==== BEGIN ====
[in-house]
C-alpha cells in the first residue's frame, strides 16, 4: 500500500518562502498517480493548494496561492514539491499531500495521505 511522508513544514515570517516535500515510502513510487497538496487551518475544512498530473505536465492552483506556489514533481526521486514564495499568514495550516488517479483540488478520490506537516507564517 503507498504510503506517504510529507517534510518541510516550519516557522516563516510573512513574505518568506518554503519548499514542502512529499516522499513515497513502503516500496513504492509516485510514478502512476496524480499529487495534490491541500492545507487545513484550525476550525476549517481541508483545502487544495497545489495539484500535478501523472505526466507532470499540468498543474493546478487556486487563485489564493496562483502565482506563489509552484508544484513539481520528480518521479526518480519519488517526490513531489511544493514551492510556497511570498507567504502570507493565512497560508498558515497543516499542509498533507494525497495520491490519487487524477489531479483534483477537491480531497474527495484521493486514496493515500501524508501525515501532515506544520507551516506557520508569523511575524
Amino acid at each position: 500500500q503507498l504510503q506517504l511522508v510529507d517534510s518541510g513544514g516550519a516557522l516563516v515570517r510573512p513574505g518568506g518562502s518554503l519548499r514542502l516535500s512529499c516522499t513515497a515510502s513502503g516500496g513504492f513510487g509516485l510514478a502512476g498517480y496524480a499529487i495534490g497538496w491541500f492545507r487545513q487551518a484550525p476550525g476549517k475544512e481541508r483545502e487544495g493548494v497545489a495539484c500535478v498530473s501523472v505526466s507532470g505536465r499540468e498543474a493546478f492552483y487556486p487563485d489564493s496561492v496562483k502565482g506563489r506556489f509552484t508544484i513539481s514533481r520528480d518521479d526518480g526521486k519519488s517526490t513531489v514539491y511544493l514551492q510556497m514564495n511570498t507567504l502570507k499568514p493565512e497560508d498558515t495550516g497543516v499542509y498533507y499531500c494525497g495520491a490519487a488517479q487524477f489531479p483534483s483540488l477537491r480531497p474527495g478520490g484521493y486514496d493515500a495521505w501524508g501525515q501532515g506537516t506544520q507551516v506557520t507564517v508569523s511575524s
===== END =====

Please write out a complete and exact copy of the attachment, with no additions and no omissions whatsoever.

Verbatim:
[in-house]
C-alpha cells in the first residue's frame, strides 16, 4: 500500500518562502498517480493548494496561492514539491499531500495521505 511522508513544514515570517516535500515510502513510487497538496487551518475544512498530473505536465492552483506556489514533481526521486514564495499568514495550516488517479483540488478520490506537516507564517 503507498504510503506517504510529507517534510518541510516550519516557522516563516510573512513574505518568506518554503519548499514542502512529499516522499513515497513502503516500496513504492509516485510514478502512476496524480499529487495534490491541500492545507487545513484550525476550525476549517481541508483545502487544495497545489495539484500535478501523472505526466507532470499540468498543474493546478487556486487563485489564493496562483502565482506563489509552484508544484513539481520528480518521479526518480519519488517526490513531489511544493514551492510556497511570498507567504502570507493565512497560508498558515497543516499542509498533507494525497495520491490519487487524477489531479483534483477537491480531497474527495484521493486514496493515500501524508501525515501532515506544520507551516506557520508569523511575524
Amino acid at each position: 500500500q503507498l504510503q506517504l511522508v510529507d517534510s518541510g513544514g516550519a516557522l516563516v515570517r510573512p513574505g518568506g518562502s518554503l519548499r514542502l516535500s512529499c516522499t513515497a515510502s513502503g516500496g513504492f513510487g509516485l510514478a502512476g498517480y496524480a499529487i495534490g497538496w491541500f492545507r487545513q487551518a484550525p476550525g476549517k475544512e481541508r483545502e487544495g493548494v497545489a495539484c500535478v498530473s501523472v505526466s507532470g505536465r499540468e498543474a493546478f492552483y487556486p487563485d489564493s496561492v496562483k502565482g506563489r506556489f509552484t508544484i513539481s514533481r520528480d518521479d526518480g526521486k519519488s517526490t513531489v514539491y511544493l514551492q510556497m514564495n511570498t507567504l502570507k499568514p493565512e497560508d498558515t495550516g497543516v499542509y498533507y499531500c494525497g495520491a490519487a488517479q487524477f489531479p483534483s483540488l477537491r480531497p474527495g478520490g484521493y486514496d493515500a495521505w501524508g501525515q501532515g506537516t506544520q507551516v506557520t507564517v508569523s511575524s